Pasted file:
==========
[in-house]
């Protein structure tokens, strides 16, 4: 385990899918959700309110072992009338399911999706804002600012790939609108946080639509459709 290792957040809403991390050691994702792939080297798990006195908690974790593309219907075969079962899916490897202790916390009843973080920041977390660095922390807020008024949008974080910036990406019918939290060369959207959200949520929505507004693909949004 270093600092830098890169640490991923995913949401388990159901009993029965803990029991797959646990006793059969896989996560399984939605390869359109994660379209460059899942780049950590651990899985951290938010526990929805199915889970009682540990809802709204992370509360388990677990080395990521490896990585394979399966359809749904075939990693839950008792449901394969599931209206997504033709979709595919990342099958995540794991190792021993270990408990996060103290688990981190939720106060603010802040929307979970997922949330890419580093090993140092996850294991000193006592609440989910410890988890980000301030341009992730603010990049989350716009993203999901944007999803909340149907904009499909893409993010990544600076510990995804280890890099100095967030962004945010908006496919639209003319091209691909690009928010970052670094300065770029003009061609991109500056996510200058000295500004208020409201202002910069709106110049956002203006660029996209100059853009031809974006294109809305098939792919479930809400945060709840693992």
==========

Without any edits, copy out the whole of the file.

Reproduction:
[in-house]
């Protein structure tokens, strides 16, 4: 385990899918959700309110072992009338399911999706804002600012790939609108946080639509459709 290792957040809403991390050691994702792939080297798990006195908690974790593309219907075969079962899916490897202790916390009843973080920041977390660095922390807020008024949008974080910036990406019918939290060369959207959200949520929505507004693909949004 270093600092830098890169640490991923995913949401388990159901009993029965803990029991797959646990006793059969896989996560399984939605390869359109994660379209460059899942780049950590651990899985951290938010526990929805199915889970009682540990809802709204992370509360388990677990080395990521490896990585394979399966359809749904075939990693839950008792449901394969599931209206997504033709979709595919990342099958995540794991190792021993270990408990996060103290688990981190939720106060603010802040929307979970997922949330890419580093090993140092996850294991000193006592609440989910410890988890980000301030341009992730603010990049989350716009993203999901944007999803909340149907904009499909893409993010990544600076510990995804280890890099100095967030962004945010908006496919639209003319091209691909690009928010970052670094300065770029003009061609991109500056996510200058000295500004208020409201202002910069709106110049956002203006660029996209100059853009031809974006294109809305098939792919479930809400945060709840693992």